I am fifty-three years old and have stopped trying to get a job after four years of trying in this terrible economy.  Yes, I have stopped trying to get a job, despite an insanely out of touch (female) judge ordering me to “go to Macy’s and get a job”.  Yeah, sure – that fast track to the cycle of poverty – yeah – that’s the ticket for me!  I don’t need a job.  I need a career.  Between age discrimination, maternal profiling and my previous careers (not in retail Judge if you would look at your papers!) as an actress and years in the now decimated record business first as an administrative assistant – working for Presidents mind you – and then as a promotion and marketing manager with my OWN assistant, turns out I am not hirable, I am not marketable.  Sure my three-page resume is very impressive but still.  Granted, even I was shocked at how hard it was.  After four years of sending out hundreds of resumes – with personalized cover letters – I got approximately THREE interviews; one for a sales/marketing position as part of a cattle call – and TWO with Temp Agencies.  Can only imagine how I did on the “skills” tests.  Never heard from any of ‘em.   I could handle the humiliation if I could get hired.  The only jobs I got – and there were several – I got through networking or my own initiative, and were part-time, low paying – no benefits – led nowhere and were SO exploitive!  So.  I have created my own career.   As a Cultural Herstorian.  An Herstorical Entertainer.  Yes.  Let it sink in.  It’s good isn’t it?  And, when I am not absolutely terrified, I am absolutely thrilled and passionate and so excited and encouraged and mentored and supported  – people love it – in this endeavor.  I’m doing really well, I tell myself, for now, taking care of my girls, my home, working so diligently and so hard on my career, our security, my future.  I intend to be in control of my own financial destiny – never ending up as a drain on society.  Divorced mothers and women make up the largest poverty segment in society.  Always have.  And always will with Judges like I had.  I think of Tina Fey and how smart she is and what I heard on the last episode of her hit TV show 30 Rock – a line tossed off by Kenneth, the NBC Page who said, “I feel about as useless as a Mom’s College Degree”.  She nailed it.  So true, so pathetic. So shameful.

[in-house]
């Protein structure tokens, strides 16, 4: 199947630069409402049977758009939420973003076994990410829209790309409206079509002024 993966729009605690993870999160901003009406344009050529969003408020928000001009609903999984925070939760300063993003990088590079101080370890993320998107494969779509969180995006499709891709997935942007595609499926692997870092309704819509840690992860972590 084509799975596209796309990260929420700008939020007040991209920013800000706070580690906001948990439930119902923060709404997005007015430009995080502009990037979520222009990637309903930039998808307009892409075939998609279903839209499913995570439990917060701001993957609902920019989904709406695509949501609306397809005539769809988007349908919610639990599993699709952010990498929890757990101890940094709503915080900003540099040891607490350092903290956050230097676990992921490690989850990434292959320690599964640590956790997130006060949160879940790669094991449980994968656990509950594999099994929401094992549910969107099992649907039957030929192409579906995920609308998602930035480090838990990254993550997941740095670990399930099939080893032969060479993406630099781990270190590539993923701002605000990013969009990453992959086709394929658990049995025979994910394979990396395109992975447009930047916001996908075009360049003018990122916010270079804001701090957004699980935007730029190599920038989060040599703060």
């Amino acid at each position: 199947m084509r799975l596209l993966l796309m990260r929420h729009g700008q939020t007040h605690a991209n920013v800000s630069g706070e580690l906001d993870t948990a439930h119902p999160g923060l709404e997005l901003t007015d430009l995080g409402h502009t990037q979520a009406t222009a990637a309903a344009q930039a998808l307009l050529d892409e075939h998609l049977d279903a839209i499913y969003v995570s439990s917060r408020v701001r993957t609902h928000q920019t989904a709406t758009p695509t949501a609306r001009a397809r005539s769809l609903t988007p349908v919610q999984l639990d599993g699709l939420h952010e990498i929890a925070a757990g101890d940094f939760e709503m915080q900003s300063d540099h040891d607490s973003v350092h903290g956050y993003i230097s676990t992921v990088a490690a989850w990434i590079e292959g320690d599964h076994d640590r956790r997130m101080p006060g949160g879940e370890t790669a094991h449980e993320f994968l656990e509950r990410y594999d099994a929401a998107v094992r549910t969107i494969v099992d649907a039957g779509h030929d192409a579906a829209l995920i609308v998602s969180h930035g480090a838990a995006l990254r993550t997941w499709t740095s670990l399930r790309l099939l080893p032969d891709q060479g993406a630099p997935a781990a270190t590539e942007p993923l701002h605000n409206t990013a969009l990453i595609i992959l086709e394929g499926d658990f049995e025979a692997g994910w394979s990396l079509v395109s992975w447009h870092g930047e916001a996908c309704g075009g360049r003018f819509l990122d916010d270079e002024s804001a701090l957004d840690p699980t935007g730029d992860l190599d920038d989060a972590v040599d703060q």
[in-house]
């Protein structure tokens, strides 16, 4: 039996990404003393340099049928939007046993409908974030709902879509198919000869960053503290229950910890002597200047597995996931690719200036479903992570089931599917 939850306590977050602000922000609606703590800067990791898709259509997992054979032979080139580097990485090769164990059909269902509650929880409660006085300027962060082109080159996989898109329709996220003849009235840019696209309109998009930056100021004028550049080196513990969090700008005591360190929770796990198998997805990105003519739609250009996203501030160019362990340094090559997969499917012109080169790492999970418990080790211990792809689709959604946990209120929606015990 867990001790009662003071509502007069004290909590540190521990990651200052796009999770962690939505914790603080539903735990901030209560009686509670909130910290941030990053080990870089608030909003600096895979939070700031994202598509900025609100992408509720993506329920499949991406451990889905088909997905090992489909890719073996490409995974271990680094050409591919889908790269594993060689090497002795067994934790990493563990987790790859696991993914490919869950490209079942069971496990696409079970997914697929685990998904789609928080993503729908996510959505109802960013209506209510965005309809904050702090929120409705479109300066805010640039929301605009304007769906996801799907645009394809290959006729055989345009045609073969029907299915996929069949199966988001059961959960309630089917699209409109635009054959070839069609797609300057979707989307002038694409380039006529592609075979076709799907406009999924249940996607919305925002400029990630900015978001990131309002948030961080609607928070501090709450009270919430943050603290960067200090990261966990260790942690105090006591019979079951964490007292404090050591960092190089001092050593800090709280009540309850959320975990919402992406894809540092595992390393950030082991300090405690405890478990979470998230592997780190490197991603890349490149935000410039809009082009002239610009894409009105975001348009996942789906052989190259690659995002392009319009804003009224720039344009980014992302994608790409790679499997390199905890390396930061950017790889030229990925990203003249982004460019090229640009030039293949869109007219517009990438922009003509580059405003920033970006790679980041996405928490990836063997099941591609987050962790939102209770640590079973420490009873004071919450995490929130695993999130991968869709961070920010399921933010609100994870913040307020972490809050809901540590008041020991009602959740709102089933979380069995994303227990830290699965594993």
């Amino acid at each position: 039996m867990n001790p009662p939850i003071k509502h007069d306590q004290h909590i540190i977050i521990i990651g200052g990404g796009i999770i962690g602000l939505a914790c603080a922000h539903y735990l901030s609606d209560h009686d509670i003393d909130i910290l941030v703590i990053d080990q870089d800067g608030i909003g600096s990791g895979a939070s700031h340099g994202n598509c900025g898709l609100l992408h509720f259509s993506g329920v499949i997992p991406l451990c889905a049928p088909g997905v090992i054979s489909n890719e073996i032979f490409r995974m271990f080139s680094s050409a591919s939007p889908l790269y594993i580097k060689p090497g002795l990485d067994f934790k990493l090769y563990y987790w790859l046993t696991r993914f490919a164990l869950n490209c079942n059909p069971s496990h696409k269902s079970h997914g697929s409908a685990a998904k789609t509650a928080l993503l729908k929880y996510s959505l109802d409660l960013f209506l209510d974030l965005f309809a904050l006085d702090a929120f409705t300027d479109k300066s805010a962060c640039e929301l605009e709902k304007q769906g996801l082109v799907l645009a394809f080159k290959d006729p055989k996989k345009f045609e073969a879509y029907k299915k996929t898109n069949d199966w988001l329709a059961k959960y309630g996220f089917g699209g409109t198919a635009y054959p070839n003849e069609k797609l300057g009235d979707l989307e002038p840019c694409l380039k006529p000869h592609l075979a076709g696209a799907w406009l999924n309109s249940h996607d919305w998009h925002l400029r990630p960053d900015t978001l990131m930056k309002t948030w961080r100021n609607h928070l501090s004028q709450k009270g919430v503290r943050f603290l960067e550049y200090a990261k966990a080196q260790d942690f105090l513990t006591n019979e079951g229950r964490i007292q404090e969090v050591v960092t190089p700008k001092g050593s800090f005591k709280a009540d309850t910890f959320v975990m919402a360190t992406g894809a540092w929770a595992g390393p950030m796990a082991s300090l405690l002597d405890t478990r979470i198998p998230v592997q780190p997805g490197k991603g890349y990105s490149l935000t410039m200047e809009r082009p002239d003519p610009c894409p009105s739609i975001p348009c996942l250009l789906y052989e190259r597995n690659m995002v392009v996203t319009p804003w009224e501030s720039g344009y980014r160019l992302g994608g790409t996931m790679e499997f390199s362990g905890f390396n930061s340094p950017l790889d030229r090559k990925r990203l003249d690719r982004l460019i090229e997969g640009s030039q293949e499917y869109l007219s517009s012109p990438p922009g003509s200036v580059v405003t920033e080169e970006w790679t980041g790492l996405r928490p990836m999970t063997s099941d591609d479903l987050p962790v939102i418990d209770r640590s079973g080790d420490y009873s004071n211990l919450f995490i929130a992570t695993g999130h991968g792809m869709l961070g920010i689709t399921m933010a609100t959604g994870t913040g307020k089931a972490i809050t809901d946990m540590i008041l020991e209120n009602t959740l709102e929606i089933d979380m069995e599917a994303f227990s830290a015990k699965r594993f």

But I am so weary.  And enraged.  Yes I am weary AND enraged.  That’s what a great multi-tasker I am.  So weary of the news.  Of the BPs and B of A’s and the scandalous amounts of money spent on voter campaigns. So beaten down from mothering and fathering and negotiating and nurturing and worrying and dealing.   With details, and dinner, chore charts and consequences, camp forms and college apps, doctor’s appointments and education funds, bat-mitzvahs and driving lessons.   It is exhausting, keeping us healthy and insured, and just being available for the constant comfort and reassurance they so desperately and ferociously need.  “Can I have a hug”?  My lovely seventeen year old daughter, struggling and succeeding through high school – asks me that every day – sometimes every hour and I feel so guilty because sometimes I rush right through it and she feels my impatience to get on with it.  It.  Survival.  Yes surviving in a house where I spend so much time dodging hormones.   And of course, I – like most mothers, am on the receiving end of their confusion and rage and resentment and fear.  “I hate you Mom!  I hate it here!  Why can’t I have texting and a Facebook account, and my own email like all my friends” screams my blossoming and brilliant and hurting and typical thirteen year old.